Text Luke 12 verses 13-21
My children cannot but be aware that unless I decide to spend the rest of my life on round the world super luxury cruises or change my will to the benefit of either assorted stray dogs, cats, hamsters and the odd pangolin or maybe a weird religious cult they will in time inherit at least a penny or two. They will also, I fear, inherit, unless I manage to be incredibly proactive and ruthless which honesty dictates is highly doubtful, a house stuffed to the gunnels with the accumulated possessions of most of a lifetime, much of which will be of little value and will end up, quite probably, in a skip. At least they can console themselves that it is only a relatively small house and not two large barns.
But money and, maybe, the odd memento of Mum apart what else might I be leaving them? That of course is impossible for me to answer and I must leave it to them to decide what my non material legacies might or might not be.
And all these thoughts have been engendered in part because of today’s gospel reading and in part because just recently I have been privileged to officiate at two funerals where the tributes were just so heartfelt and spoke not so much of actual achievements or of highly successful careers, but of the love, the friendship, the warm-hearted affection that had bound the family together. A love, affection and friendship that had rippled out far beyond the family and accounted for the fact that in both instances the churches were full. And here. it has to be said. that a church funeral somehow gives so much more scope for such tributes than a crematorium service where both time and atmosphere mitigate against providing any true sense of the spiritual however hard one may try.
In both instances the deceased had not been a regular church goer but church had not been absent from their lives, even if it was simply to observe the long held tradition of going to a Christmas service and, for the families, church was to them the only place in which they wished to make their farewells and pay tribute to their loved one.
So, I think for all of us the question has to be what would we most want our legacy to be? And here it must first be recognised that for the majority of people it will not be two barns full of grain whose price keeps on escalating. Yes, I’m sure the benefactors of our wills, and I do hope you’ve made one, might find a bit of extra wealth to be extremely helpful, if only to pay off a mortgage, get that first foot on the property ladder, pay off their student loan or quite simply to indulge in a new washing machine or a state of the art barbecue.. But, unless they are entirely mercenary and cannot wait for us to pop our clogs, what else would we like to feel we have bequeathed to them? What, if anything, have we garnered into our spiritual barns that will be treasured and in itself perhaps bring spiritual feeding? Have we, indeed, been rich towards God? Difficult questions I know and ones, in a way, it is not for us to answer because so often we are completely unaware of the seeds we have sown which have then born fruit.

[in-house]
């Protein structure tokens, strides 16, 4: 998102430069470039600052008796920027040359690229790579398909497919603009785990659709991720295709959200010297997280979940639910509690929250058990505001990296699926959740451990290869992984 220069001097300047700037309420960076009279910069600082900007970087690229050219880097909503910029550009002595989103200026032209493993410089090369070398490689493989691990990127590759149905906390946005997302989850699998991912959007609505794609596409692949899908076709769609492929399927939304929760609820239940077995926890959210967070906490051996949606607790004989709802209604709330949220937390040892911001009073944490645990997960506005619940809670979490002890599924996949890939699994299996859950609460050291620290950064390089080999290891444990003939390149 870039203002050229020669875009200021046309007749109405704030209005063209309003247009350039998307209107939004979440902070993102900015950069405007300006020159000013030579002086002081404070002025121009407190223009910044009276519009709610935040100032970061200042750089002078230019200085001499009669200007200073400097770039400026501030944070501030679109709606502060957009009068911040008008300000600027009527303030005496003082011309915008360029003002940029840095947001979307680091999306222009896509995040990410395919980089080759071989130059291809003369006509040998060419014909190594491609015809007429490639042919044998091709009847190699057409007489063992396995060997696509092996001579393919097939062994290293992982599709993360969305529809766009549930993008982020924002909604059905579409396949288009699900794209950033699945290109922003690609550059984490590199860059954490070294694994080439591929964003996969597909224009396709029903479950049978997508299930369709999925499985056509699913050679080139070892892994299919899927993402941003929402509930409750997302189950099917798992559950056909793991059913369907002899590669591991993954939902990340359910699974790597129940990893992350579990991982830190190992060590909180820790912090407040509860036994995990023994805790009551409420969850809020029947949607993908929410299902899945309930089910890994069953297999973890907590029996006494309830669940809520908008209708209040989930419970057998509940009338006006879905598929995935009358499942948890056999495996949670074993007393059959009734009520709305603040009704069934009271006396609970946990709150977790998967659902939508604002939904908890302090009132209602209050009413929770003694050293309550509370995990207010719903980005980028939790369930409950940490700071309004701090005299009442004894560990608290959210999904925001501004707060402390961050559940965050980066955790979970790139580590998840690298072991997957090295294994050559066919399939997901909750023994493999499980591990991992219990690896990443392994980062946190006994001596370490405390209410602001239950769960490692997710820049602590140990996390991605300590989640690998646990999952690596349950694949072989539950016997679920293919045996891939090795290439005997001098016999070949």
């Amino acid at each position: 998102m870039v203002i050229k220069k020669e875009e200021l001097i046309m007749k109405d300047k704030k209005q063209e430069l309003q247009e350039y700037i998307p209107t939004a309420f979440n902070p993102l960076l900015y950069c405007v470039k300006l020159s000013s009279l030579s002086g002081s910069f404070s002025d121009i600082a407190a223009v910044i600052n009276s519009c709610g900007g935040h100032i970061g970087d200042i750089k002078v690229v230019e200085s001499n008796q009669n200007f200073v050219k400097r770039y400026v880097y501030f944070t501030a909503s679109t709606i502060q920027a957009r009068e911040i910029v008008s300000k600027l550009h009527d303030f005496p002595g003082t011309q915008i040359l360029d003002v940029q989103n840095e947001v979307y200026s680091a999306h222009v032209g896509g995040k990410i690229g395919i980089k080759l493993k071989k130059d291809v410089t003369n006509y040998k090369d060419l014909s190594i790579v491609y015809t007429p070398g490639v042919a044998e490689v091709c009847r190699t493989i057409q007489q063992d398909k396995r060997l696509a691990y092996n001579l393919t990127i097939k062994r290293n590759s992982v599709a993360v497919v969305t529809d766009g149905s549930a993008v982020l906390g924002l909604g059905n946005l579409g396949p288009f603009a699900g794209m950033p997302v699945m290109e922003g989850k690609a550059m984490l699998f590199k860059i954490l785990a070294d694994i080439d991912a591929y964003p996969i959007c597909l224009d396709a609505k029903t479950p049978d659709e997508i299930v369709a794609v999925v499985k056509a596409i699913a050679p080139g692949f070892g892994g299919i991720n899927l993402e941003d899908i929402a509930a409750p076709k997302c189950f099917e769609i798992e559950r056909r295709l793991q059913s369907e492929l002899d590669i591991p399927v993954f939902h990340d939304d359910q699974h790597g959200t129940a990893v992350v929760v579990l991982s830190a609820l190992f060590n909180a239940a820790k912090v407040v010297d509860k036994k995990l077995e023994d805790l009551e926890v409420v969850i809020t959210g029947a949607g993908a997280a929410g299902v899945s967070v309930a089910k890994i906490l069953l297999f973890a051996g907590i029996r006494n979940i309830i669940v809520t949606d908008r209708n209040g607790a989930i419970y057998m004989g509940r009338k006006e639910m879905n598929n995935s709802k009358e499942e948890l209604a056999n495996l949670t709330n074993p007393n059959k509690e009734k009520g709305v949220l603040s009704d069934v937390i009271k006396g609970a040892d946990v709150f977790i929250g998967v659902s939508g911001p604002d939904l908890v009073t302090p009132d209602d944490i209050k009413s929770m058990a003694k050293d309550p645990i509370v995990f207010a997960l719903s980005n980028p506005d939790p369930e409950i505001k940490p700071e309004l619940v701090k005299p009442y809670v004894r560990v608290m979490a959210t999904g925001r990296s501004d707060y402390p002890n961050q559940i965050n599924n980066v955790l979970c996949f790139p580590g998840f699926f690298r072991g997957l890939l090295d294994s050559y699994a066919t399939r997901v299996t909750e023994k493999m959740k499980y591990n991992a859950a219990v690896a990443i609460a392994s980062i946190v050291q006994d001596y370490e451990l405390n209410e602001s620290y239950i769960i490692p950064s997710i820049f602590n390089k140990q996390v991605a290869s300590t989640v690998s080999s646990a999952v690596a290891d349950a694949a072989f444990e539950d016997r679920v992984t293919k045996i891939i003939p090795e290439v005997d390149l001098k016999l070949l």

But if Jesus was warning his listeners of paying far too much attention to the material riches of life and harbouring ambitions to be able to simply sit back, relax, eat, drink and be merry in our old age, he was also very clear that it is incumbent upon us to be ‘rich towards God’. We may all have different ideas as to what is meant by this; some may argue for a life of prayer, others for an exhaustive study of the scriptures and others for good and selfless needs towards the poor, the captives, the blind and the oppressed. And here I think it is important to recognize that we are certainly blessed with different gifts and, as such, will use them, I hope, to the full in the service of God and thereby find our lives enriched as well as, one hopes, the lives of others.
Rich towards God? What can that really mean and how does it help make others see us? And here I am struck by words about St Francis that I read this week: ‘As anxious as Francis was to leave this world which he saw as a temporary place of exile, he saw in it not just a place of potential danger but a shining image of its Creator’s goodness. He saw the Artist in the art. He saw the Maker in all that he made. He rejoiced in the works of the Lord and looked through them to see the source of their being and their life. in everything beautiful, he saw Beauty itself. In all things he recognized and followed the footsteps of their Creator-his beloved. From all things he made a ladder on which to approach the King of Kings. In all things he found God and he begged these things to join him in praise of their Creator.’
I love the idea that from all the riches, all the blessings with which God fills our lives we are enabled to build a ladder to approach the wonder, the majesty, the supreme being that is the King of Kings and in so doing find ourselves all the more enriched with our hearts full of praise.. Yes, our barns, our houses may be full of the accretions of a lifetime but our true riches surely come in knowing the presence of God in all we see, all we hear and perhaps most of all within the people we meet. The people who maybe unknowingly reveal to us all the richness which is the love of God and, in that revealing, call us to respond to others with the same overwhelming desire to share that love with others and thus ourselves find ourselves ‘rich towards God.’
I do not know if this is how our children will see us, but let us pray that in some way they are able to know and to recognize that our lives were, at least in part, engaged in that construction of a ladder reaching upwards towards our King of Kings from which we can sing our praises and somehow be enriched themselves to build their own ladders of love and trust in God’s bountiful goodness and care.